Two years ago today, 2D arcade racer Slipstream was successfully funded on Kickstarter. It hit the ground running early in the campaign, courting potential backers with a playable demo and boasting a neat Synthwave soundtrack. Slipstream made a hell of a first impression. The combination of 2D Out Run raster scrolling and the smooth Out Run 2 drift mechanics got me straight where it hurts – my weaknesses all rolled into one.
I did what any self-respecting arcade racing fan would do and backed the thing. Kickstarter projects are always a bit of an unknown, and yeah, as a backer, the ride to the finish line has seen its share of ups and downs.
Does it ever not?
Radio-silence on the part of one-man development outfit Noctet Studio had me worried for a while there, as did some builds that took a small nosedive for the worse. But I told myself you’ve gotta expect these things. Sometimes, things just work right out of the gate. Other times, it works, but can be built upon and made much better.
It’s always super tricky covering Kickstarter projects you’ve backed. I’m definitely excited for Slipstream – I wouldn’t have backed it otherwise. Yet I feel that this investment makes me almost hyper-critical of the game. I’ve undeniably higher expectations of the game than most people would.
Does that make me more biased? And in what way?
I’ll leave that up to you!
All I know is that I’m really looking forward to the game, but I’m not above calling it out on areas I think could stand to see some improvement.
Earlier in January, Noctet Studio released an updated build for backers to check out. I downloaded it as soon as I could, but as I’m easily distracted, forgot about it just as quickly.
Well, I’m here to right that wrong.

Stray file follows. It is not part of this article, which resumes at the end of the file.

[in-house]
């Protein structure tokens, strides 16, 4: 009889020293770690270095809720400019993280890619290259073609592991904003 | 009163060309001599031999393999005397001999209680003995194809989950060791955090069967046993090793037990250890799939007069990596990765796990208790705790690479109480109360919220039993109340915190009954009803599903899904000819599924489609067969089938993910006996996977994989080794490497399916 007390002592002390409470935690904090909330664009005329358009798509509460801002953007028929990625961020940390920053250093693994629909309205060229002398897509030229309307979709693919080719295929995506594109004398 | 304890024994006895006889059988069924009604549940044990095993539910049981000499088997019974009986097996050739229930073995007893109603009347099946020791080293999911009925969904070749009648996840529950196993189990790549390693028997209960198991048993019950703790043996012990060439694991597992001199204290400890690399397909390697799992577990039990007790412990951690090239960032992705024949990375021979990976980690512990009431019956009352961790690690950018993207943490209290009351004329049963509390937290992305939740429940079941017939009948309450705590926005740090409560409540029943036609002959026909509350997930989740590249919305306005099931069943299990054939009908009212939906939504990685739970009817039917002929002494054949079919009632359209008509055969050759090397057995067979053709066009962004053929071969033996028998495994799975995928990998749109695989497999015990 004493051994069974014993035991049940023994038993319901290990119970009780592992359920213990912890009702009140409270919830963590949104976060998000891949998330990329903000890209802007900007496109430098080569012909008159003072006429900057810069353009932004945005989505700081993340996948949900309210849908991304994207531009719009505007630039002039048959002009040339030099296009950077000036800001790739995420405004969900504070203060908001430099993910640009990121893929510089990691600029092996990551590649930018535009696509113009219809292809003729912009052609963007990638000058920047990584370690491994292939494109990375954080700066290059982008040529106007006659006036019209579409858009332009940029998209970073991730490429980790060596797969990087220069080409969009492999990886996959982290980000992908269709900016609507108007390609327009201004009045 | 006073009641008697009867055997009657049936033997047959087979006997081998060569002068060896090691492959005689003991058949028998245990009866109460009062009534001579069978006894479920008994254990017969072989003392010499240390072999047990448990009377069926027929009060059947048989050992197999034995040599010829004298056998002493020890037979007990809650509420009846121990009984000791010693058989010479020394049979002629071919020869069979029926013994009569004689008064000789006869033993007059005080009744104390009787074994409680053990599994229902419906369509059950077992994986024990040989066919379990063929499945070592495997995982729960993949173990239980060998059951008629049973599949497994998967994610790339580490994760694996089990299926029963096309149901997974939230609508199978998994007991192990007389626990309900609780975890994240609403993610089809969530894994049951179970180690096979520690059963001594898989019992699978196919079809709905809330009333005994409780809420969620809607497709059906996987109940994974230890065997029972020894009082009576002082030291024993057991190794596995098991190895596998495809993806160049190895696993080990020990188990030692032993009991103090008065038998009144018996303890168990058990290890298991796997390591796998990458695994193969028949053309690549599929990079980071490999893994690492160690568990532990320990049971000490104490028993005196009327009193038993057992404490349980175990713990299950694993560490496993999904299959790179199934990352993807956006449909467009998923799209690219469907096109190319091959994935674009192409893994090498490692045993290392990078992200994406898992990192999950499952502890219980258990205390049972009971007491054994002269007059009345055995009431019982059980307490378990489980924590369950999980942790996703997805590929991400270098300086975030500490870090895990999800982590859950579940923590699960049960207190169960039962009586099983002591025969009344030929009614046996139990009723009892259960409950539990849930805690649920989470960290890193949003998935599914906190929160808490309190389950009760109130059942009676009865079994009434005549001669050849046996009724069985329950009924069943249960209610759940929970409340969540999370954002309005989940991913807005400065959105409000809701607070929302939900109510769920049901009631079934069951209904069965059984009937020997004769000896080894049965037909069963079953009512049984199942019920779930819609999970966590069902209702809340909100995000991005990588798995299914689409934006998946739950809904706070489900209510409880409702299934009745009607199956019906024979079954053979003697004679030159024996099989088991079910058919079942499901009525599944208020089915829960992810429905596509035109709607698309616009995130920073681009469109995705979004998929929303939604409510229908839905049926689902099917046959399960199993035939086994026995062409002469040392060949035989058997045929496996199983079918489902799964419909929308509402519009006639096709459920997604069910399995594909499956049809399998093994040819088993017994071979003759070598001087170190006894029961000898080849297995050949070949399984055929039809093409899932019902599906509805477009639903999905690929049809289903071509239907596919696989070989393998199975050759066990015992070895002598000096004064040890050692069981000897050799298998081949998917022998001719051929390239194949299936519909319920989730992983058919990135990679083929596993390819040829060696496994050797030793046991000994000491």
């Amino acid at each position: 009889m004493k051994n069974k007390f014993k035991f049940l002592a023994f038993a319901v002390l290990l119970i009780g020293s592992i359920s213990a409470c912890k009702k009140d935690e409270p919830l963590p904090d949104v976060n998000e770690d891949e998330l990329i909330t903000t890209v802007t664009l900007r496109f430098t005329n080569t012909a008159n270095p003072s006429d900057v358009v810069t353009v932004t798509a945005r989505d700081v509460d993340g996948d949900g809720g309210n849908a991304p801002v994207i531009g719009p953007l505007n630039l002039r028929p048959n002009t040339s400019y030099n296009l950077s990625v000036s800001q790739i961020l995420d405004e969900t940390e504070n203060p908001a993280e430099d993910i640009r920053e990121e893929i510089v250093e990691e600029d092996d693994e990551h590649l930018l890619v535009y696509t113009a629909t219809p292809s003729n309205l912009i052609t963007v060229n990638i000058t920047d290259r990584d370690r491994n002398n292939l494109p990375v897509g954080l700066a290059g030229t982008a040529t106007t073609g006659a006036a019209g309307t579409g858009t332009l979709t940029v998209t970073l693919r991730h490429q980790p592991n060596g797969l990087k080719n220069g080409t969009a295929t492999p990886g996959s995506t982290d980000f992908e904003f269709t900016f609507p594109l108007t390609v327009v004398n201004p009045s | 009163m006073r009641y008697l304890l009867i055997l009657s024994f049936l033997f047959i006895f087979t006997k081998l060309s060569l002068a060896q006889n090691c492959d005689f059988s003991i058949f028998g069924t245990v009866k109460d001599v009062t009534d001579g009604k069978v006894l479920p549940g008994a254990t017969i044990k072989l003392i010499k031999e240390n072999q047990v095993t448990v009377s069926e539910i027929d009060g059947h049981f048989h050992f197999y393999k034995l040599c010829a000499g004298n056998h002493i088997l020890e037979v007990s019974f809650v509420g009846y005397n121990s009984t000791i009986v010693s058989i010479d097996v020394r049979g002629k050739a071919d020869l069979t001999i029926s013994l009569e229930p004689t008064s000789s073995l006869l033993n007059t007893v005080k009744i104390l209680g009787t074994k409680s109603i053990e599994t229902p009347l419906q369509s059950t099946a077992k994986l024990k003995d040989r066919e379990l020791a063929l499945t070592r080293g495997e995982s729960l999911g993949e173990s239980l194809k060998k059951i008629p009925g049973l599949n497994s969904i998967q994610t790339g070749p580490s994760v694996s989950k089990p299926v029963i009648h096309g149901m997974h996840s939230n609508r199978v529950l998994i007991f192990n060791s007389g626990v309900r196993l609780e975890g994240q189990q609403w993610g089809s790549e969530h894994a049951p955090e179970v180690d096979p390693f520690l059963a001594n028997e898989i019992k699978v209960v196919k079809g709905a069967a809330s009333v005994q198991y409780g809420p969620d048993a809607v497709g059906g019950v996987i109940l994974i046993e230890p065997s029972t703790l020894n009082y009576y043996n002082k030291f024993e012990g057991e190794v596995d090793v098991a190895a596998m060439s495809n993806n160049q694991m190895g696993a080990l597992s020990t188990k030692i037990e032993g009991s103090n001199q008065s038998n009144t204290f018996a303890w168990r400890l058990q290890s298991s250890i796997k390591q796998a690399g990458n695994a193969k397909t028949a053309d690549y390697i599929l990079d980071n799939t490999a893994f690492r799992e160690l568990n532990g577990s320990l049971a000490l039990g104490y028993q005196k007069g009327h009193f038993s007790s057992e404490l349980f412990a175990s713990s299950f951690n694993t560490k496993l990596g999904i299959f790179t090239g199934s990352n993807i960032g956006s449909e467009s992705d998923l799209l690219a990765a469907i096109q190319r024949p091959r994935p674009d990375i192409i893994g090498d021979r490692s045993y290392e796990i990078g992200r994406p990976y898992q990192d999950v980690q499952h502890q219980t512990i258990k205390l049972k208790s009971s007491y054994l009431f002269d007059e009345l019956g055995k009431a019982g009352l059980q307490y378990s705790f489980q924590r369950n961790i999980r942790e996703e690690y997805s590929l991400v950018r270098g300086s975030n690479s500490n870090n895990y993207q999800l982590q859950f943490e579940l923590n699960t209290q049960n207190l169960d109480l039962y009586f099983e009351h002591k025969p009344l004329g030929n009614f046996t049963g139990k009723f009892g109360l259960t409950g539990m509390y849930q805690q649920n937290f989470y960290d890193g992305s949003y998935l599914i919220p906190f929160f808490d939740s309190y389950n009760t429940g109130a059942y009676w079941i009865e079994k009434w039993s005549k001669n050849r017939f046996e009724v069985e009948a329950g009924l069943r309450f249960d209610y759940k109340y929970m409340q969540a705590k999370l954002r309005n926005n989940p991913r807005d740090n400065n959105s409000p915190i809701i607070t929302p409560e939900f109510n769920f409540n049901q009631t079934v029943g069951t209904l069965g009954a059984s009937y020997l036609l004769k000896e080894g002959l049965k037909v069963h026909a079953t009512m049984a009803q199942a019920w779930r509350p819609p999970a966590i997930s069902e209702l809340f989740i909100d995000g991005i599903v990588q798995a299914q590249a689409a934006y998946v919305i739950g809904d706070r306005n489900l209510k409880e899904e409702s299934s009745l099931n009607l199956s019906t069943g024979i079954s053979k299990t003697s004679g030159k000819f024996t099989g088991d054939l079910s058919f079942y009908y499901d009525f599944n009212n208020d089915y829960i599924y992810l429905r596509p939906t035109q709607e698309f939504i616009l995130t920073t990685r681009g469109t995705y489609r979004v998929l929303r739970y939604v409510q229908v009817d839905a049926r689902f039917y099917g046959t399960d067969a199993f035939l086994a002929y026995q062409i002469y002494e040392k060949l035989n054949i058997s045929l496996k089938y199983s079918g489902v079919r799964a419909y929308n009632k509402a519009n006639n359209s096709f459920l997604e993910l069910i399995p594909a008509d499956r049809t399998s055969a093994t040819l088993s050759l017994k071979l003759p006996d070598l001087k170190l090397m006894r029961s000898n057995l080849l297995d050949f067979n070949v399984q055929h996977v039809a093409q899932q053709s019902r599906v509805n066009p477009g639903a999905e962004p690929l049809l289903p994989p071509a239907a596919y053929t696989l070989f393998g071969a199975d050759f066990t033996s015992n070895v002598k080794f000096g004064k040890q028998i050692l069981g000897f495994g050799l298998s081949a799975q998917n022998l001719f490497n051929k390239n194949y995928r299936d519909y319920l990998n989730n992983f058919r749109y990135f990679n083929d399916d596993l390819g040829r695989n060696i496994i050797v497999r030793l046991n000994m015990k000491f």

If I’m being honest, Slipstream lost me a little for a bit there. I knew it was undergoing some major changes, so I forced myself to lay off it. I didn’t want to sour myself on something I knew was clearly a work in progress. This build promised some major improvements, so I thought I’d give it a whirl again.
Boy, am I glad that I did!
It’s obvious to anybody with half a gaming brain that Slipstream cribs from OutRun and Top Gear. Also, Sonic The Hedgehog (!), but we’ll get to that in a bit.
An Arcade mode sees you doing the familiar Cannonball Run thing – it’s Out Run with rivals. Fun and basic, then, but lacking any personality. There are big changes coming to this mode – backers will feature as rivals, with their own custom dialogue.
I backed this tier, so you’ll be seeing my bearded mug in the game.
RUN WHILE YOU STILL CAN.
Far more interesting to me is the Grand Prix mode. You know the one – pick a car, finish first, collect money and upgrade your car. OK, so it’s fairly bog standard, but I think I’ll be spending most of my time here, provided some changes are made.
More on that later.
Elsewhere, you’ve got your Quick Race mode, which is, yep, DING DING DING – a quick race on any track of your choosing. Rounding out the package is an Online Leaderboard system.
It’s not clear at the time of writing whether any other modes will be introduced. I’m hoping for some Time Trials action myself – the tracks in the game are great and lend themselves to repeat play quite well.
I distinctly remember hearing rumblings of track creation utilities too, but I could be way off. I might have dreamt it – I’ve got no idea.
Like I said earlier, it’s the Grand Prix mode that has me most excited, and it’s where I think the game will have most of its legs, at least initially. Unfortunately, it’s also the part of the game that I feel needs the most work. The difficulty level is pretty severe right now. You can choose between Easy, Normal and Hard, but it doesn’t seem to do anything. Races I can win easily in a Quick Race are ridiculously difficult on the same Easy and Normal settings in Grand Prix mode. Challenge is great and all, and I’m actually hoping that the Easy setting in general gets a little bump up in difficulty, but in Grand Prix, I can’t seem to win any money to upgrade my vehicle. In turn, it just leaves me stranded – I’m unable to upgrade my car, which I need to do to compete, yet I need to win to keep up with the competition. You are given a wad of cash at the start, and it’s enough for a couple of upgrades to get you going, but throughout the remainder of the Grand Prix, I only managed to nab one more. I’m still getting to grips with the basics of the new Slipstream, but I figured setting the Grand Prix to Easy would help ease me into the game just a bit.
Maybe it’s a case of being shit at the game? I don’t know.
It’s completely possible. But Quick Race and Arcade are by far the easier modes as of right now. Some consistency would be fabulous here, Noctet!
The game is coming along nicely, otherwise.